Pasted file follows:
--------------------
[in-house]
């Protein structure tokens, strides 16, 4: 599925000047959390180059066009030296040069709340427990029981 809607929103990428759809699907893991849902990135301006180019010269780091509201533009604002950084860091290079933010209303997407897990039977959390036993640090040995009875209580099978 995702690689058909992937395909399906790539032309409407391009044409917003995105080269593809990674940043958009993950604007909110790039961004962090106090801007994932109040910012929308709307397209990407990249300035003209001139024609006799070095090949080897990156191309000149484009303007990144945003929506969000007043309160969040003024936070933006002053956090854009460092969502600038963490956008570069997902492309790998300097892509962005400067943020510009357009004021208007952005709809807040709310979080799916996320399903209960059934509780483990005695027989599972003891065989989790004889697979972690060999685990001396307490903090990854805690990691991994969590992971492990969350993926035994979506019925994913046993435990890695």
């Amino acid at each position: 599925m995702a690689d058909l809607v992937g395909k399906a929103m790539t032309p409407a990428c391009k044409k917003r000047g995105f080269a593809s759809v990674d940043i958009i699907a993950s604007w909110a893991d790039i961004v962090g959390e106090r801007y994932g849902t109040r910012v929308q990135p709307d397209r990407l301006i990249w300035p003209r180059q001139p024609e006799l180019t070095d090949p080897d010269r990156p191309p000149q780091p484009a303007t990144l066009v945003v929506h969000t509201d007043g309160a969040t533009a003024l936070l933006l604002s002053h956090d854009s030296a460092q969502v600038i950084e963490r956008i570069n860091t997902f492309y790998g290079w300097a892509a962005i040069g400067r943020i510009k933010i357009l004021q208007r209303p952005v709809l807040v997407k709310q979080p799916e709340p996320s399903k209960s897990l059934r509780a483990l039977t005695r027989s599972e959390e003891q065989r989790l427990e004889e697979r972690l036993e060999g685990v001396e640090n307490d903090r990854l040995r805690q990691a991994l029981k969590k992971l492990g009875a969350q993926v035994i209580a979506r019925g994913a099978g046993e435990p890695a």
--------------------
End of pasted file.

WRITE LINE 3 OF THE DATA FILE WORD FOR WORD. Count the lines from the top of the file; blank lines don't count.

């Amino acid at each position: 599925m995702a690689d058909l809607v992937g395909k399906a929103m790539t032309p409407a990428c391009k044409k917003r000047g995105f080269a593809s759809v990674d940043i958009i699907a993950s604007w909110a893991d790039i961004v962090g959390e106090r801007y994932g849902t109040r910012v929308q990135p709307d397209r990407l301006i990249w300035p003209r180059q001139p024609e006799l180019t070095d090949p080897d010269r990156p191309p000149q780091p484009a303007t990144l066009v945003v929506h969000t509201d007043g309160a969040t533009a003024l936070l933006l604002s002053h956090d854009s030296a460092q969502v600038i950084e963490r956008i570069n860091t997902f492309y790998g290079w300097a892509a962005i040069g400067r943020i510009k933010i357009l004021q208007r209303p952005v709809l807040v997407k709310q979080p799916e709340p996320s399903k209960s897990l059934r509780a483990l039977t005695r027989s599972e959390e003891q065989r989790l427990e004889e697979r972690l036993e060999g685990v001396e640090n307490d903090r990854l040995r805690q990691a991994l029981k969590k992971l492990g009875a969350q993926v035994i209580a979506r019925g994913a099978g046993e435990p890695a």